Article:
Find Local Contractor Call: 844-251-6308
No Obligation, Free Quotes
Home > Switches & Outlets > Standard Electrical Outlet

Composition of a Standard Electrical Outlet

By Donald Kerr
Composition of a Standard Electrical Outlet

The following article covers all the details about the composition of a standard electrical outlet.

  1. Tabs that usually rest on the surface of your finished wall (e.g. drywall).
  2. Screw that mounts the outlet into an electrical box. Each outlet has 2 mounting screws to secure it to the electrical box.
  3. Silver-colored screws located where your grounded leg (neutral) wire goes. By North America standards should be a white wire but it can be white or gray.
  4. A metal joining tab between silver screws 3 & 5. This electrically conductively connects the second halves of the outlet together so that one wire connected to one of the silver screws will serve both halves of the outlet.
  5. Repeat step 3.
  1. Equipment grounding screw. this is where the circuit grounding conductor wire will be attached, this on most general purpose circuits will be a bare wire (although an equipment grounding conductor can be bare or green), this bare or green wire is also connected to a grounding screw on the back of the electrical box (if the electrical box in use is metallic)
  2. Narrow slit on the outlet, this is electrically / conductively connected to the brass screws 10 & 12
  3. Wider slit on the outlet, this is electrically / conductively connected to the silver screws 3 & 5
  4. This is for equipment grounding (note not all cords will have an equipment grounding prong on it)
  5. Brass color screws, this is where the ungrounded leg [aka hot conductor] wire is attached, the most frequently used wire colors are black & red but can be (any color in rainbow but white, gray, bare or green]
  6. A metal joining tab between silver screws 10 & 12, This electrically conductively connects the 2 half's of the outlet together, so that one wire connected to one of the brass screws will serve both half's of the outlet.
  7. Repeat step 10.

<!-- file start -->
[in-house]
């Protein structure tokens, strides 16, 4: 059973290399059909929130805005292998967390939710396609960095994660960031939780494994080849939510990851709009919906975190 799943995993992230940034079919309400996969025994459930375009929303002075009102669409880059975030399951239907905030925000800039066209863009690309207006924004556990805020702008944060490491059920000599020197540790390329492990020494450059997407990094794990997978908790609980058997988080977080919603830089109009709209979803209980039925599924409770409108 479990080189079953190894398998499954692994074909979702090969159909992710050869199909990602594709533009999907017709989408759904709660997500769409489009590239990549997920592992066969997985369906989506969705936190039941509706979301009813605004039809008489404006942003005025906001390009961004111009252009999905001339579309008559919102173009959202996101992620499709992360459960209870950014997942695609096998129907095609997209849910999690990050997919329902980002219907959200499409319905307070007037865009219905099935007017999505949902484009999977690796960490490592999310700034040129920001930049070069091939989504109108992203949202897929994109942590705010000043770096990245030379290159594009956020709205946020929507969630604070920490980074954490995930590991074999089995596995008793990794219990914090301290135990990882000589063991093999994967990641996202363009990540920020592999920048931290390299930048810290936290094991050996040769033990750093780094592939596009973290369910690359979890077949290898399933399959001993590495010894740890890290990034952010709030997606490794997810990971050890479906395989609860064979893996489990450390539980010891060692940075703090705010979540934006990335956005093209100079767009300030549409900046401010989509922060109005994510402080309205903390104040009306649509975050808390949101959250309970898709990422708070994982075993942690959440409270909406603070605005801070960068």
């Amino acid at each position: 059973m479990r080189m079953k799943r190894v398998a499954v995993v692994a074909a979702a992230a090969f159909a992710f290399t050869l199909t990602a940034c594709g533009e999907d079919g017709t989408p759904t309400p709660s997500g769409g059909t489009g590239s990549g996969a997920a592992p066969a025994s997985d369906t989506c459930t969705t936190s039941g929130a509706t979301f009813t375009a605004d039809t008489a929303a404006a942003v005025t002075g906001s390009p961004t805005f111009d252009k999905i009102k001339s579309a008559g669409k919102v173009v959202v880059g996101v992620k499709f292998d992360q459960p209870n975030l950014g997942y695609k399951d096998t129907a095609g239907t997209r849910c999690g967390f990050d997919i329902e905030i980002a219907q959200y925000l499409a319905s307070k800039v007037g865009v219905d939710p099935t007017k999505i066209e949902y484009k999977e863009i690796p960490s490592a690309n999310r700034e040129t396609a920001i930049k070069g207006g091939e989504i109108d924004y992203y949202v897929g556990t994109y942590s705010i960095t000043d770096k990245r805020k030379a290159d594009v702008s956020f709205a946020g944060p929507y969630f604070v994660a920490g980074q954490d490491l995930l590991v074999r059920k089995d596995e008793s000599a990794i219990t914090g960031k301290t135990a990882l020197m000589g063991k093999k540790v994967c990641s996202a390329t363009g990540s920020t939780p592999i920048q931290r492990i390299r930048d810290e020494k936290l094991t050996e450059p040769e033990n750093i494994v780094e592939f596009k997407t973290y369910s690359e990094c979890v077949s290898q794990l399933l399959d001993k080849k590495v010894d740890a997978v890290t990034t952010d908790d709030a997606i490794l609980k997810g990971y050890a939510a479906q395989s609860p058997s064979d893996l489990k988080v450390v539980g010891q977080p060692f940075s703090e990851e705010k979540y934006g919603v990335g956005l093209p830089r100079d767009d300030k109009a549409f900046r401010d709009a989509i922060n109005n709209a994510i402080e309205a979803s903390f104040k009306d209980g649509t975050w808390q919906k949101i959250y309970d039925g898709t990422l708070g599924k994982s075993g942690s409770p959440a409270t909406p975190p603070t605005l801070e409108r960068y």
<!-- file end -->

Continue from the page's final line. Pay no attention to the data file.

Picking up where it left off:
8. Screw hole where the outlets face plate is attached.

NOTES: On many outlets, you may also have push in stab-in connections on the back side of the outlet, that could be used instead of the screw connections The push in stab-in connections of the back of the outlet, may be easier to use and no bending of the wire is required, even though these stab/push-in connections are suppose to be reliable, there has been instances of problem connections when using these, and my preference is to use the screw connections.  Push in stab-in connections on the back of the outlet can only be used with 14 awg wire, 12 awg wire cannot and is forbidden to be used with the push in stab-in connections.

1 wire may be connected to each of the screw connections, so that an onward cable could be connected to the second screw to continue the circuit onward. You CANNOT attached 2 wires to the same screw. You may use a pigtail arrangement...

All common wires are joined together with a wire nut, incoming, outgoing, short wire going to outlet.  By common I mean the ungrounded leg [aka hot conductor] wires are joined to one wire nut.

The grounded leg (aka neutral) wires are joined together with another wirenut the equipment grounding wires are joined together by another wirenut. Quite often there is 2 grounding screws in the back of the electrical box (if metallic) and you can use these two screws on the box to join 2 equipment grounding wires together.

The metal tab (4 & 11) between 3 & 5, and 10 & 12, can be broken off which will as a result break the electrical conduction between the 2 half's of the outlet, this may be done for special purposes for such arrangements as...

  • an outlet that is half switched
  • a split circuit outlet as use along the kitchen counter.

Definition of a Split circuit

a) 2 - 120 hot wires [2 hot wires using a common neutral must measure 240 volts between the two hot wires not two hot wires reading 0 volts between the two wires] using the same neutral. In this case one neutral connects to the silver color screw [the joining tab (4) would remain intact (not broken)] and 2 hot wires [from different circuits] would go on the 2 brass color screws, with the joining tab (11) broken off.  This kind of arrangement is often served by a 3 wire + ground cable [possibly a black, red, white, bare wire cable] the black and the red wires would be the 2 hot wires (from 2 different circuits) and the white serving as the common neutral, and the bare being the equipment grounding wire. 

b) or if the joining tab (4) between the silver screws is also removed (broken off) as well as (11) the joining tab between the brass color screws (broken off) then you can have separate circuit cables serving a separate grounded leg [aka neutral] and hot to each half of the outlet giving you two 15 amp or 20 amp circuits to one duplex receptacle increasing power at that point on the wall for heavier use of power.

Find a Pre-Screened Electrician
Enter Your Zip Code:


THIS ARTICLE IS PROVIDED 'AS IS' WITH NO WARRANTY OF ANY KIND. THE AUTHOR, THE SITE OWNER AND ITS AFFILIATES ASSUME NO LIABILITY FOR ERRORS OR OMISSIONS CONTAINED THEREIN OR FOR ANY USE OF THE INFORMATION CONTAINED IN THIS DOCUMENT. The article is for informational purposes only and is not a substitute for professional advice.